When the trio entered the strip club, they had no idea they had been spotted.  My helper called for police while I found the best place to park.  Now, standing across the street from the club, there was nothing to do but wait for law enforcement.

Ten minutes passed. Nothing.  Then, as quickly as the three entered the building, they were back on the sidewalk. I would learn later that inside the building they had joined an older man at a table in the show lounge.  He was simply referred to as “The Boss”.  But soon, bar staff insisted Michelle would have to leave. The Boss, told the younger man to take the girls outside, saying, “There’s another place that will let us in with the kid. Wait for me; I’ll be out in a minute.”

Immediately, we made our move.  I can’t say I was as confident as I might have appeared.  Though the man cradling our treasure was young, he was very large.  Surprisingly, that there was no opposition, as we snatched Michelle from the arms that held her.  Alarmed, the young man jumped back, allowing us to escort Michelle walked to my vehicle.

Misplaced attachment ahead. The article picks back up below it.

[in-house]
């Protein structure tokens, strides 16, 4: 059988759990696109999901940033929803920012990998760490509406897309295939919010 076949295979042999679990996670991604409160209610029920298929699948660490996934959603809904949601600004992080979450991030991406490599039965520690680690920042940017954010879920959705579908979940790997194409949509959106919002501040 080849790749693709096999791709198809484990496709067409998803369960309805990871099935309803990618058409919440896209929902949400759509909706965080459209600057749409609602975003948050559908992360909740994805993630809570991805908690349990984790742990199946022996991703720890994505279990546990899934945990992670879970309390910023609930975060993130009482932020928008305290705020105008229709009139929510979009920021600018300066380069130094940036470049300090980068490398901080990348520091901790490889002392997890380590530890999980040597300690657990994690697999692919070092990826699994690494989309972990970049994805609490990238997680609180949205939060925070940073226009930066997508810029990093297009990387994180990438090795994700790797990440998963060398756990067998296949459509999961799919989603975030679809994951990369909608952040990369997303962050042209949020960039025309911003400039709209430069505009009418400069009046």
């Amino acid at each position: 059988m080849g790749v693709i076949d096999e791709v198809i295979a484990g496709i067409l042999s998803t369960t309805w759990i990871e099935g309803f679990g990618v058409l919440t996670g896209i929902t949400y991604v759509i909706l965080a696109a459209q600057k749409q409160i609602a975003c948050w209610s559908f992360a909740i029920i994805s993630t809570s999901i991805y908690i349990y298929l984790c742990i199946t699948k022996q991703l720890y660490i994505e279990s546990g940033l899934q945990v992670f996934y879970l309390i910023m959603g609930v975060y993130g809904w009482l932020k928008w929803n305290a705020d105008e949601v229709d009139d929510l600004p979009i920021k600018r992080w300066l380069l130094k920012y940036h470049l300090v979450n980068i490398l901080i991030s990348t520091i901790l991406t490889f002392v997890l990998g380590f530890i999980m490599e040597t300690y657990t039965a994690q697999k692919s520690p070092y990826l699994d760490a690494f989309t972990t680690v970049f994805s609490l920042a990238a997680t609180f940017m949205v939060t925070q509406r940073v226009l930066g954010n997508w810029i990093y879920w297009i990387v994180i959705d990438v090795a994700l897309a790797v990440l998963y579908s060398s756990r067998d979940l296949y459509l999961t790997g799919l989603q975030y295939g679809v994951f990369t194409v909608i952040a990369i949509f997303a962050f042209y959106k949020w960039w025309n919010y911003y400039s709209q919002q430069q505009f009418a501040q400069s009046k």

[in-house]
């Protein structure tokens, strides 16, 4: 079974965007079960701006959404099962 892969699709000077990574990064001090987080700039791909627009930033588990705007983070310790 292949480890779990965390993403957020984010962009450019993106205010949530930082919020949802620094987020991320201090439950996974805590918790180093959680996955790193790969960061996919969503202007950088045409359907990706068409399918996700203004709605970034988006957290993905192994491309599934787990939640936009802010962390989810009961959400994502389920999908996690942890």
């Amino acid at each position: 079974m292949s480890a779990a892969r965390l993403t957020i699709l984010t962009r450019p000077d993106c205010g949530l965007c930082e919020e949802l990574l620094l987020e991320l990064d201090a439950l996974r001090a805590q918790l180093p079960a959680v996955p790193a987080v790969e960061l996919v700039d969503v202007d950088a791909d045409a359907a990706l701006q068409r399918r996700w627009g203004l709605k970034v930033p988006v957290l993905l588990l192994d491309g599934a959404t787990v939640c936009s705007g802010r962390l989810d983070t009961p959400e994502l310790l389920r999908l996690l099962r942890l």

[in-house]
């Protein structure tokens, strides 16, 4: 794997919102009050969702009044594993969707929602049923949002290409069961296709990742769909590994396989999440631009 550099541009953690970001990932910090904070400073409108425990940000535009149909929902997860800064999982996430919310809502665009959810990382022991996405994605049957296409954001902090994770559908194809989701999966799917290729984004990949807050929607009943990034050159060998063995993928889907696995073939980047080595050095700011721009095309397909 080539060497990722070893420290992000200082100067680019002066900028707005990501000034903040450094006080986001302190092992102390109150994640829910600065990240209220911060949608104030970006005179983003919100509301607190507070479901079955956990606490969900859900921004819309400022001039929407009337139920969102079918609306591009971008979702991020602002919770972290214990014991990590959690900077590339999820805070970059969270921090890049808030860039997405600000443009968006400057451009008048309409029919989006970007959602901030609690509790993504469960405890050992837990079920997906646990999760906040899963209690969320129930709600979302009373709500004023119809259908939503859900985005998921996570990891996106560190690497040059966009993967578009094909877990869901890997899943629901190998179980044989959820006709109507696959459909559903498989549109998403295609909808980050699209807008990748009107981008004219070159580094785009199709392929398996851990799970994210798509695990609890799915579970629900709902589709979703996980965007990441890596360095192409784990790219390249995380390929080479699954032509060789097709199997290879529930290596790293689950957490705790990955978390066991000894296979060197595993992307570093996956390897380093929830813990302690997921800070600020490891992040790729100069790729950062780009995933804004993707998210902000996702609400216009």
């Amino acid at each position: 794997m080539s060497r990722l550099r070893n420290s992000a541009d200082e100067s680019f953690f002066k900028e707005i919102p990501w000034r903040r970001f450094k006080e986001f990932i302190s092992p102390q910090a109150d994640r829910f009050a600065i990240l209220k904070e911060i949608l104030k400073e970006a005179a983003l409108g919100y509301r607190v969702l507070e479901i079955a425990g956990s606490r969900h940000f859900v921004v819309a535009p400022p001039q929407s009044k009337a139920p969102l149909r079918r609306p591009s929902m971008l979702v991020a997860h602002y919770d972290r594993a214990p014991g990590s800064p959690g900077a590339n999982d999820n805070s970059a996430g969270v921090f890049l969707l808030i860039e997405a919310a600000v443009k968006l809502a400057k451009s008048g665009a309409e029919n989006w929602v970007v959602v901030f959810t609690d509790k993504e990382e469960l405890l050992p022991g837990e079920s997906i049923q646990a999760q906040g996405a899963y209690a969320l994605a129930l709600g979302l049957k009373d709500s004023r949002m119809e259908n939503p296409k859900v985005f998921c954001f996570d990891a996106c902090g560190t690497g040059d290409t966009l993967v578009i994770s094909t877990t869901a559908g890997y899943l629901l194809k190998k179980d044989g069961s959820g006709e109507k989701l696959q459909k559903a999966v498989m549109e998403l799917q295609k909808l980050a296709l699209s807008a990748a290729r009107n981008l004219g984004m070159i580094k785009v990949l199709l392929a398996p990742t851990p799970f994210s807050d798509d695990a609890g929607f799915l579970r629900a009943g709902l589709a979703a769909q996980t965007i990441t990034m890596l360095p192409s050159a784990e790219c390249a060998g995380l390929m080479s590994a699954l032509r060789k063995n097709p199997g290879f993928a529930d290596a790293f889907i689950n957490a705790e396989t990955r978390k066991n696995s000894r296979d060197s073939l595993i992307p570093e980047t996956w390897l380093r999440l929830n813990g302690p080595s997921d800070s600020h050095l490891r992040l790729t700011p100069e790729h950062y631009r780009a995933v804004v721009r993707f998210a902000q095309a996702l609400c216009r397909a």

Within a few blocks I was able to flag down a police cruiser.  We waited while they raced over to the club.  They were too late.

Michelle PastelMichelle wouldn’t accept medical treatment but agreed to an interview with the officers. After ninety minutes at police headquarters, the detectives re-emerged with Michelle.  They informed me Michelle’s captors were part of a sex trafficking ring suspected in the disappearance of other girls.  Police hadn’t been able to stop them.

“Within another day or two, she would have been gone,” he told me. “You’d have never seen her again.  You really got lucky, this time.”

“Luck,” I replied, “had nothing to do with it,” for I knew who was watching over this precious child.